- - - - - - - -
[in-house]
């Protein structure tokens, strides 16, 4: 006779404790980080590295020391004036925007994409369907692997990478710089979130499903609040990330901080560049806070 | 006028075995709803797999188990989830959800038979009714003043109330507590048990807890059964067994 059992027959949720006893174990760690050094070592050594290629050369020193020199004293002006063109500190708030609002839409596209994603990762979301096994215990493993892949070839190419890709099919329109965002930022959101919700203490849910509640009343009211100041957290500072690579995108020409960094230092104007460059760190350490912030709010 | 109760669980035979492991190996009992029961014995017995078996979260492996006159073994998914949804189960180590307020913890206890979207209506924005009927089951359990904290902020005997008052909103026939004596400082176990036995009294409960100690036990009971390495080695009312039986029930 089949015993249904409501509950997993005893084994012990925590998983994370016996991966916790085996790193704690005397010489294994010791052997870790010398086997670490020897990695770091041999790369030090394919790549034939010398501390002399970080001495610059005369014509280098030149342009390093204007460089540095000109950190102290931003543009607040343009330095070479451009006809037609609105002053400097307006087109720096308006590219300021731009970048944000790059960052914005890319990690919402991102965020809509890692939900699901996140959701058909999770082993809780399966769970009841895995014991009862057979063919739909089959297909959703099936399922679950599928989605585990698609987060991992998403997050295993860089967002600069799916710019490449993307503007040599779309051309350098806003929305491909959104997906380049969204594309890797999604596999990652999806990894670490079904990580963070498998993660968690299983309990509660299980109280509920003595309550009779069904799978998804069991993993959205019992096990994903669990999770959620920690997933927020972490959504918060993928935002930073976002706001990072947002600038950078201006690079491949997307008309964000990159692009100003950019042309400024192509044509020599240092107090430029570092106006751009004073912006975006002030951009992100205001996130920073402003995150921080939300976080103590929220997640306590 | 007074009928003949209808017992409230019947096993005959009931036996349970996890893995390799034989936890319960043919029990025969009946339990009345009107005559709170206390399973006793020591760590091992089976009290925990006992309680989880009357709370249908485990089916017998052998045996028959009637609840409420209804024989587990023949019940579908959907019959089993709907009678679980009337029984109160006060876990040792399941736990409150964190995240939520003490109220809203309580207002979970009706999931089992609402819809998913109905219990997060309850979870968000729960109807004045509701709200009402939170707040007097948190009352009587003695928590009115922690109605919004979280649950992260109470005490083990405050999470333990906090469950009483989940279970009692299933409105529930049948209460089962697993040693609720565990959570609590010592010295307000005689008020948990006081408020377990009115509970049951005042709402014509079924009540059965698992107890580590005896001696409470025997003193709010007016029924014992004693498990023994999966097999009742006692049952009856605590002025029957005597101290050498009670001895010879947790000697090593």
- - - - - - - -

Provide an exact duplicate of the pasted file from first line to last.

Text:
[in-house]
């Protein structure tokens, strides 16, 4: 006779404790980080590295020391004036925007994409369907692997990478710089979130499903609040990330901080560049806070 | 006028075995709803797999188990989830959800038979009714003043109330507590048990807890059964067994 059992027959949720006893174990760690050094070592050594290629050369020193020199004293002006063109500190708030609002839409596209994603990762979301096994215990493993892949070839190419890709099919329109965002930022959101919700203490849910509640009343009211100041957290500072690579995108020409960094230092104007460059760190350490912030709010 | 109760669980035979492991190996009992029961014995017995078996979260492996006159073994998914949804189960180590307020913890206890979207209506924005009927089951359990904290902020005997008052909103026939004596400082176990036995009294409960100690036990009971390495080695009312039986029930 089949015993249904409501509950997993005893084994012990925590998983994370016996991966916790085996790193704690005397010489294994010791052997870790010398086997670490020897990695770091041999790369030090394919790549034939010398501390002399970080001495610059005369014509280098030149342009390093204007460089540095000109950190102290931003543009607040343009330095070479451009006809037609609105002053400097307006087109720096308006590219300021731009970048944000790059960052914005890319990690919402991102965020809509890692939900699901996140959701058909999770082993809780399966769970009841895995014991009862057979063919739909089959297909959703099936399922679950599928989605585990698609987060991992998403997050295993860089967002600069799916710019490449993307503007040599779309051309350098806003929305491909959104997906380049969204594309890797999604596999990652999806990894670490079904990580963070498998993660968690299983309990509660299980109280509920003595309550009779069904799978998804069991993993959205019992096990994903669990999770959620920690997933927020972490959504918060993928935002930073976002706001990072947002600038950078201006690079491949997307008309964000990159692009100003950019042309400024192509044509020599240092107090430029570092106006751009004073912006975006002030951009992100205001996130920073402003995150921080939300976080103590929220997640306590 | 007074009928003949209808017992409230019947096993005959009931036996349970996890893995390799034989936890319960043919029990025969009946339990009345009107005559709170206390399973006793020591760590091992089976009290925990006992309680989880009357709370249908485990089916017998052998045996028959009637609840409420209804024989587990023949019940579908959907019959089993709907009678679980009337029984109160006060876990040792399941736990409150964190995240939520003490109220809203309580207002979970009706999931089992609402819809998913109905219990997060309850979870968000729960109807004045509701709200009402939170707040007097948190009352009587003695928590009115922690109605919004979280649950992260109470005490083990405050999470333990906090469950009483989940279970009692299933409105529930049948209460089962697993040693609720565990959570609590010592010295307000005689008020948990006081408020377990009115509970049951005042709402014509079924009540059965698992107890580590005896001696409470025997003193709010007016029924014992004693498990023994999966097999009742006692049952009856605590002025029957005597101290050498009670001895010879947790000697090593």